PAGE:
Joan Didion, the Author Hollywood Fears:

Play it As it Lays, Harvey Weinstein, and False Progressive Values

Joan Didion in San Francisco’s Golden Gate Park during the writing of her article “Slouching Towards Bethlehem” in April 1967.

“Most of our platitudes notwithstanding, self-deception remains the most difficult deception. The charms that work on others count for nothing in that devastatingly well-lit back alley where one keeps assignations with oneself: no winning smiles will do here, no prettily drawn lists of good intentions.”

Joan Didion told the truth. In the 1960s, women in Hollywood were supposed to comply, but she commented on women’s relationship with subservience through her work. Nearly half a century before today’s rising public outcries against Hollywood’s masculine whiteness, Didion addressed the issue.

Play It as It Lays is a 1970 novel by the American writer Joan Didion. Time magazine included the novel in its “TIME 100 Best English-language Novels from 1923 to 2005”.About the book, Joan Didion said, “I didn’t think it was going to make it […] And suddenly it did make it, in a minor way. And from that time on I had more confidence.”The book was made into a 1972 movie starring Tuesday Weld as Maria and Anthony Perkins as BZ. Didion co-wrote the screenplay with her husband, John Gregory Dunne.
Joan Didion was born on December 5, 1934, in Sacramento, California, to Frank Reese and Eduene (née Jerrett) Didion. Didion recalls writing things down as early as the age of five, though she says she never saw herself as a writer until after her work had been published.
Illustration by The New York Times; photographs by Anna Watts and Sarah Blesener for The New York Times, Stephen Yang/Reuters, Mark Lennihan/Associated Press, Mary Altaffer/Associated Press.
In 1956, Didion received a Bachelor of Arts degree in English from the University of California, Berkeley. During her senior year, she won first place in the “Prix de Paris” essay contest sponsored by Vogue, and was awarded a job as a research assistant at the magazine, having written a story on the San Francisco architect William Wilson Wurster.
Didion’s early education did not follow the traditional format. Didion attended kindergarten and first grade, but because her father was in the Army Air Corps during World War II and her family was constantly relocated, she did not attend school on a regular basis. In 1943 or early 1944, her family returned to Sacramento, and her father went to Detroit to negotiate defense contracts for World War II. Didion wrote in her 2003 memoir Where I Was From that moving so often made her feel like a perpetual outsider.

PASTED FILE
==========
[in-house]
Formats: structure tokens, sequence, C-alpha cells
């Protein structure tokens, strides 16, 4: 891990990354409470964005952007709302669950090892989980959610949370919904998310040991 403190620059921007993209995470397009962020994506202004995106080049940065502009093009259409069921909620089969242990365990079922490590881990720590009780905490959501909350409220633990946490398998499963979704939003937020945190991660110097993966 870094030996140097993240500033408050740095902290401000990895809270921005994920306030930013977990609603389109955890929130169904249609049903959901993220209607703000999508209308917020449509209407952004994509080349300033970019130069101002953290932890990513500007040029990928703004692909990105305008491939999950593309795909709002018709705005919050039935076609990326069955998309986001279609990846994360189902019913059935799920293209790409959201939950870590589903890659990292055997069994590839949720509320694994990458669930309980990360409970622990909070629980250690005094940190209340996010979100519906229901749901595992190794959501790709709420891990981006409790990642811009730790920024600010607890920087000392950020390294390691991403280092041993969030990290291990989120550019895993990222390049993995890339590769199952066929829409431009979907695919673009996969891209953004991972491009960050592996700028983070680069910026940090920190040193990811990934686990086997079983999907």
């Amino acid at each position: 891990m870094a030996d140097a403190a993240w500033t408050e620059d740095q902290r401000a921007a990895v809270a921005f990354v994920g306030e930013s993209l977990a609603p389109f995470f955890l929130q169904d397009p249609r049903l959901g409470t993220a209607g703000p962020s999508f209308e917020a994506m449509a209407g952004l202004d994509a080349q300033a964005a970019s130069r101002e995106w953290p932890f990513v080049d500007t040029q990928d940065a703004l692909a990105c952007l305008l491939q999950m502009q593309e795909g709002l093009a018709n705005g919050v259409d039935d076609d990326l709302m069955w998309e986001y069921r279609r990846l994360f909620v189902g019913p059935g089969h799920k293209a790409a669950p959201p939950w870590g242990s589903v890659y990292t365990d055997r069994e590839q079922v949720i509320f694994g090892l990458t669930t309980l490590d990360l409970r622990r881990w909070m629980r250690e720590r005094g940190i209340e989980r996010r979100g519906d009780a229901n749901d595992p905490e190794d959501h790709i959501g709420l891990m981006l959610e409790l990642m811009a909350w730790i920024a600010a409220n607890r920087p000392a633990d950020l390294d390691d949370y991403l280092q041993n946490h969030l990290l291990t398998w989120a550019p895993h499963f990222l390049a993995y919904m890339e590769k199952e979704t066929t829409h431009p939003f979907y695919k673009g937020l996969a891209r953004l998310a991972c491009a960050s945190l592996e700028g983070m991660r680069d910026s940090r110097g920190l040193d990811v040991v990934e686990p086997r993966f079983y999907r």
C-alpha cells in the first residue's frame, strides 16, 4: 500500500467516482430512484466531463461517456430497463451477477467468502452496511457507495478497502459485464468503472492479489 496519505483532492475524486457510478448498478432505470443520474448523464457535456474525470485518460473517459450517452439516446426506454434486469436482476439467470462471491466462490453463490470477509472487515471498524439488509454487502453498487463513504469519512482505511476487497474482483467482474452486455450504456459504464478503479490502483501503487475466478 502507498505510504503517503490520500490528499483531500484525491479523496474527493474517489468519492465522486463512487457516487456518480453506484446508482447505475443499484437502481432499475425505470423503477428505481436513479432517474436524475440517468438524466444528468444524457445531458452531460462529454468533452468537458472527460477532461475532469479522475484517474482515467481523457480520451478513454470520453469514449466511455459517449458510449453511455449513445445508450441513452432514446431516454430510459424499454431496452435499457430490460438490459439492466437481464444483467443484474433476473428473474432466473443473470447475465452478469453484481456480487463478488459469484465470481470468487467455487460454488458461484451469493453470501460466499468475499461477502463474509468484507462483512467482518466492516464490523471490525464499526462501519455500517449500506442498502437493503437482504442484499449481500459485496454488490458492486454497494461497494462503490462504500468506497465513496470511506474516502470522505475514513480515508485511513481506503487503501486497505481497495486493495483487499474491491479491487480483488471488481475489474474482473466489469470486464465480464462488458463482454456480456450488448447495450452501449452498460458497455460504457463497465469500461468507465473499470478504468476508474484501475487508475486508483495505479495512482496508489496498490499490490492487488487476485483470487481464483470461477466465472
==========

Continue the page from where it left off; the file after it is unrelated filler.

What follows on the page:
Joan Didion and John Gregory Dunne, in 1972. While in New York and working at Vogue, Didion met John Gregory Dunne, her future husband, who was writing for Time magazine. He was the younger brother of the author, businessman and television mystery show host Dominick Dunne. The couple married in 1964 and moved to Los Angeles with intentions of staying only temporarily, but California ultimately became their home for the next twenty years. Their daughter Quintana Roo Dunne was adopted in 1966.
Didion views the structure of the sentence as essential to what she is conveying in her work. In the New York Times article “Why I Write” (1976), Didion remarks, “To shift the structure of a sentence alters the meaning of that sentence, as definitely and inflexibly as the position of a camera alters the meaning of the object photographed… The arrangement of the words matters, and the arrangement you want can be found in the picture in your mind…The picture tells you how to arrange the words and the arrangement of the words tells you, or tells me, what’s going on in the picture.”

“I like Maria a lot. Maria was very strong, very tough. The only thing Maria and I have in common is an occasional inflection, which I picked up from her — not vice versa.” — Didion

It is a Hollywood book, not just because it’s about Hollywood people, but because it’s a book that’s also a film with Didion as the lead.

In 2009, Didion was awarded an honorary Doctor of Letters degree by Harvard University. Yale University conferred another honorary Doctor of Letters degree upon her in 2011. On July 3, 2013, the White House announced Didion as one of the recipients of the National Medal of Arts, to be presented by President Barack Obama.

“The dismal fact is that self-respect has nothing to do with others’ approval — who are, after all, deceived easily enough; has nothing to do with reputation — which, as Rhett Butler told Scarlett O’Hara, is something that people with courage can do without.

An author who writes for his future children’s eyes. “Every time we do our best, the world changes just a little” - wise man

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